You might recall that the solid-state revolution in audio was fueled by systems from companies like Pioneer, Sony, Yamaha, Panasonic-all Japanese companies. Ironically, the Japanese themselves seemed to always prefer tube sound. When we were all trading our tube gear in on solid-state stuff, some savvy traders were quietly shipping all the surplus tube gear to Japan, where it brought big bucks. Now it's finding its way back to our shores. People are also building new, modernized tube stuff again. You won't believe the prices! $1,000 for the bottom end gear; $10,000 to $40,000 for the high end.

My first purchase was a superb Heathkit amplifier, the W-5M, which was like the one I used to have and thought I'd never see again. Then I got a few more for good measure (hey, for a conversation piece, you can't beat a home theater system with more than 30 tubes, all glowing merrily). Then I realized that I needed a way to maintain them. After all, you can't just go down to your local drugstore anymore to test the tubes. So I bought a tube tester. And a VTVM (that's vacuum-tube voltmeter to the uninitiated). And distortion meters. And audio voltmeters.

Then I revisited the build/buy question and reached the same decision as last time: building is even more fun than buying and this time I'm one of the few that remembers how. But I needed more gear, such as audio oscillators and regulated power supplies (try to find a new 500V supply these days). As I type these words, I sit surrounded by 100-plus vacuum-tube gadgets, most of them Heathkits. I'm in second-childhood heaven.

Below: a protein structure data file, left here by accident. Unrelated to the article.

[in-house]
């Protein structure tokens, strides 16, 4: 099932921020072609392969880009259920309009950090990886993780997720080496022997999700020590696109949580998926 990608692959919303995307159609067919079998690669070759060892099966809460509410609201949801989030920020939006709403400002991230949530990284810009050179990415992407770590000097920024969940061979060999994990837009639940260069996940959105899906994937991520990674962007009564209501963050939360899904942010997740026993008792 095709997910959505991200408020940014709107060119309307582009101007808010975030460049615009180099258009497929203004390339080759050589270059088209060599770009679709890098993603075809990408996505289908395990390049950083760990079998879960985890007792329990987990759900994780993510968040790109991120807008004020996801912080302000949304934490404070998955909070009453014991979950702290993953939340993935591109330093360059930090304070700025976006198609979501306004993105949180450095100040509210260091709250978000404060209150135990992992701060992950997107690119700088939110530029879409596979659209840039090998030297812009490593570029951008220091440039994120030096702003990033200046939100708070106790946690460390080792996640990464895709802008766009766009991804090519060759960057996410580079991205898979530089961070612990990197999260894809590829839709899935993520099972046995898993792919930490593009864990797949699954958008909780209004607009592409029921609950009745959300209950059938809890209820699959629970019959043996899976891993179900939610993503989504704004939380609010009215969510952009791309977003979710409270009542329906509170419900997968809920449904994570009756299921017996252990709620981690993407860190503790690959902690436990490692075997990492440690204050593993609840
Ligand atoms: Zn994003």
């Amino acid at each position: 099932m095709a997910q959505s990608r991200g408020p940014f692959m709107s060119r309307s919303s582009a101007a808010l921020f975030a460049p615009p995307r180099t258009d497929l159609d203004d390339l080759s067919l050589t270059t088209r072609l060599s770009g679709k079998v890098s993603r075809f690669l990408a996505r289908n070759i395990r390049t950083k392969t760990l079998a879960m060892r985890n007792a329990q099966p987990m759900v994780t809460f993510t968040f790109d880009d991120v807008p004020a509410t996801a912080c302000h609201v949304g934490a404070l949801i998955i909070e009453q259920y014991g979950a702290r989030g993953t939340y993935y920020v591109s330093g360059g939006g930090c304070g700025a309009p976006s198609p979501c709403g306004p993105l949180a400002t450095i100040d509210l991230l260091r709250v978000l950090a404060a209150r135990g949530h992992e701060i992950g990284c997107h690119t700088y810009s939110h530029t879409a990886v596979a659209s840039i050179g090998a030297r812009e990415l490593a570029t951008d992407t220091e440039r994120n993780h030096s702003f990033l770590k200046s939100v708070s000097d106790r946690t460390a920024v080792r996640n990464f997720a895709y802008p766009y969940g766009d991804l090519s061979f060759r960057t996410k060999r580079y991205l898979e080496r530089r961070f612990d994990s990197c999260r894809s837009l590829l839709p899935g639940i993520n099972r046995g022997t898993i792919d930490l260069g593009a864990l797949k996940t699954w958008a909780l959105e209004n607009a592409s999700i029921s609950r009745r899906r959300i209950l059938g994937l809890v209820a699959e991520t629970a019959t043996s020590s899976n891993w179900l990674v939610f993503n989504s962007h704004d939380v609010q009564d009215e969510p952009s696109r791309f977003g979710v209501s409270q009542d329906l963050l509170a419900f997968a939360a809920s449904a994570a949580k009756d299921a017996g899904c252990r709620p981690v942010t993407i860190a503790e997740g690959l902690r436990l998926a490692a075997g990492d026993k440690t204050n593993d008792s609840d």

One thing has changed since my last tour through hi-fi paradise: Spice simulators. When I was studying electronics the first time, the only way to figure out the gain of a tube circuit was to analyze it mathematically. I thought it was great fun, and was soon seeking out new circuits to analyze. I'd invert 10-by-10 matrices analytically, by hand, and call it recreation.

It may still be fun, but it's no longer necessary. Today, you can buy computer programs that will simulate both the small-signal and large-signal behavior of a circuit. Just as we now simulate aircraft before we build them, we can also simulate electronic circuits.

Circuit simulation programs have been around for quite a while. Their purpose is, of course, to predict the behavior of a circuit without the need to actually build it. The early ones could only handle linear devices like ideal, passive components. The concept only became useful, however, when they could simulate active, nonlinear components. They became virtually indispensible when ICs contained several hundred or more transistors. Even if one could build a breadboard with so many components, it wouldn't behave anything like the real IC. Spice is an acronym for Simulation Program with IC Emphasis. In recent years, the folks at UC Berkeley developed BSpice and released it to the public domain. BSpice itself is purely a text-based simulator, intended for use on mainframes. PSpice was developed for microcomputers, but today's micros are as powerful as yesterday's mainframes, so most modern simulations are based on BSpice.

Recently, several vendors have come out with Windows-based versions of BSpice, with GUI front ends grafted onto the BSpice internals. Prices run from outrageous to free, with performances roughly commensurate with price. Thanks to such tools, it's now possible to build and test a serious circuit, in the comfort of one's own PC. I do enjoy soldering circuits together, but tweaking one for best performance is not an exercise for the meek, and it can take forever. A simulation program brings to the electronics arena the same advantages that flight simulators bring to airframe design. At least one of the simulators will actually optimize parameters like resistor values for you.